A clever title for a highly enjoyable album of songs dealing with the life of the drivers of those big semis crisscrossing the land. Several of the tunes are covers of classics originally recorded by the likes of Merle Haggard, Del Reeves, and Lester Flatt, along with some originals by Tom T. and Miss Dixie Hall, Dale Pyatt and Steve Thomas.
According to the liner notes, which are minimal (more about that later), this is a debut CD. This came as a surprise to me, given the polished production values and the impressive sidemen, including Kenny Ingram on banjo, Chris Harris on mandolin, and Ron Stewart on fiddle. Jerry Butler is the lead vocal, with John Wade backing up on baritone and Steve Gulley on tenor. Butler’s voice is instantly pleasing—rich, resonant, and fully at ease—more like someone on his twentieth, rather than his first, CD. At first, he struck me as having an avuncular tone reminiscent of Lester Flatt—until I heard his reprise of one of the numbers on the disc, Flatt and Scruggs’ “Backing To Birmingham,” in a terrific (if exaggerated) imitation of Flatt’s sound (loose dentures and all).
“Shorty Is Forty”
One quibble is that the liner notes are minimal. Considering that several of the tunes are covers, I would have appreciated knowing which were associated with which artists. Two or three I knew as Merle Haggard or Del Reeves numbers, but not all—although that’s probably due to my limited exposure.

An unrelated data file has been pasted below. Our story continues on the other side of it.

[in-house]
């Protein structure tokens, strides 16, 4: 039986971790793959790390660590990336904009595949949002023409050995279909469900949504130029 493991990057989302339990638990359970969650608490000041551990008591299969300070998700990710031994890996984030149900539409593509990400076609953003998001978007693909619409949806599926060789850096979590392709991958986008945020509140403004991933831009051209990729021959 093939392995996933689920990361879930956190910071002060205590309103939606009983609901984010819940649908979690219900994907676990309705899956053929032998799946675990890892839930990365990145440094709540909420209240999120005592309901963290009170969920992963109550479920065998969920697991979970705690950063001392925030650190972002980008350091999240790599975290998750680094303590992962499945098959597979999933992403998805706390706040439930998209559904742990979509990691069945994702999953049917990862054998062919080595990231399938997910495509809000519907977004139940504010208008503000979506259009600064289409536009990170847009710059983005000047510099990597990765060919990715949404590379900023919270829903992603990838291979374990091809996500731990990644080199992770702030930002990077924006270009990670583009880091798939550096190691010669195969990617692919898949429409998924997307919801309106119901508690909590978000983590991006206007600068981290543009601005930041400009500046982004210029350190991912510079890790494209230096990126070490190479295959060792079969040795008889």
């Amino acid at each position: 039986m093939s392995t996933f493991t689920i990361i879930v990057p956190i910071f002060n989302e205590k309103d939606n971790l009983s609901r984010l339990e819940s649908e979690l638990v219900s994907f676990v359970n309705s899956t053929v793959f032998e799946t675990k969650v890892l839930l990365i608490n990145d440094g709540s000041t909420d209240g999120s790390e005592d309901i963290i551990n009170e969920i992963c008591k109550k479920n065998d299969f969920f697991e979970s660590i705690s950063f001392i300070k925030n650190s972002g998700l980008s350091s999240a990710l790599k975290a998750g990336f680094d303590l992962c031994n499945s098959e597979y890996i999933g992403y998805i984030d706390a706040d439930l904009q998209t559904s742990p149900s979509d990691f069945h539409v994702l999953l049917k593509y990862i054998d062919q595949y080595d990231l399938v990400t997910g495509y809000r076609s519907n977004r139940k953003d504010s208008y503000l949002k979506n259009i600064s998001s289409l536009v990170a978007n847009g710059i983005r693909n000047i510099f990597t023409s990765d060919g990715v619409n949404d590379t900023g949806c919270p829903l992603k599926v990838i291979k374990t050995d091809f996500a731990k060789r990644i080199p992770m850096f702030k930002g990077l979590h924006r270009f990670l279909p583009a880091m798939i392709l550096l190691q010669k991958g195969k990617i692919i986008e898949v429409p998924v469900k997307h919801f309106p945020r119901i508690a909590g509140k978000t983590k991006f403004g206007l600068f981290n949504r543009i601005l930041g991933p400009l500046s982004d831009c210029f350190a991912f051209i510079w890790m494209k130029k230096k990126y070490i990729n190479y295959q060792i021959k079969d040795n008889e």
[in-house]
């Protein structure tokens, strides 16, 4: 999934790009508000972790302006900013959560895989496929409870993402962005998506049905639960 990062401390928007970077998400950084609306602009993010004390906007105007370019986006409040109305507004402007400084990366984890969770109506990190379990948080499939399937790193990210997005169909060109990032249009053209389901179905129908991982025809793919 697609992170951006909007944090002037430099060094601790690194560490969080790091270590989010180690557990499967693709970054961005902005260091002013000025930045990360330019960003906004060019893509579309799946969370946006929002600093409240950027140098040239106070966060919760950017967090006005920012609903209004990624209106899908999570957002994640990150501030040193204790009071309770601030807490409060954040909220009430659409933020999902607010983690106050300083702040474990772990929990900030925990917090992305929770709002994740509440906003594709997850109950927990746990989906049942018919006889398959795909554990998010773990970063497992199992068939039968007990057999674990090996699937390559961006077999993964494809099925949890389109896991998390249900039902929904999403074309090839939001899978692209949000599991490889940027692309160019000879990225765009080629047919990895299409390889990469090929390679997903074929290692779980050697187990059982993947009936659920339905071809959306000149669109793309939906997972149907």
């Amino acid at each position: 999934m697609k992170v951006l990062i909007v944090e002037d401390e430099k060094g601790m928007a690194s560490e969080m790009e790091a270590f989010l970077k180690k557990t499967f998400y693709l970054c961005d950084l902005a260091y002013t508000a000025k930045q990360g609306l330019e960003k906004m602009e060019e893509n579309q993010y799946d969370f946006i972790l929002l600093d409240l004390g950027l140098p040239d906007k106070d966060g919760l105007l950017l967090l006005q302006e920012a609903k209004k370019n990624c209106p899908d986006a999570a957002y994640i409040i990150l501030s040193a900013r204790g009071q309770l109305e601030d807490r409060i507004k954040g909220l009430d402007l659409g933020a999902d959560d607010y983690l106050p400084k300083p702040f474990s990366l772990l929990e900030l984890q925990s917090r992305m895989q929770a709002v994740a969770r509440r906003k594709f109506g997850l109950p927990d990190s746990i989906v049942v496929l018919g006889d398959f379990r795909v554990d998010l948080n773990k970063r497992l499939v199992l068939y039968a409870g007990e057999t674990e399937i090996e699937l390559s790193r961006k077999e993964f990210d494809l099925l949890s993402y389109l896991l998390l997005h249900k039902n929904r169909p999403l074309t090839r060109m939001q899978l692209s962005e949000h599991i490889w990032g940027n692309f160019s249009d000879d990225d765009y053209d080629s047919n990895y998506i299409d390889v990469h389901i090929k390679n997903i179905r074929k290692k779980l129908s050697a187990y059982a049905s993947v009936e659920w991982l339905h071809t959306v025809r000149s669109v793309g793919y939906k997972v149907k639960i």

My favorite cut was “Shorty Is Forty,” an affectionate and very funny portrait of a truck-stop waitress of a certain age. In two and one-half minutes, it creates a vivid image of a person I’d love to know. (This is one of the tunes whose provenance I don’t know.) My least favorite is “Daddy’s Girl,” which I found overly sentimental—but I’m afraid to criticize, lest I be subject to the “Are you talking about my mama?” reaction.
The musicianship is excellent, as are the vocals. This is an album that will be enjoyed by not only bluegrass fans, but lovers of good country music in general.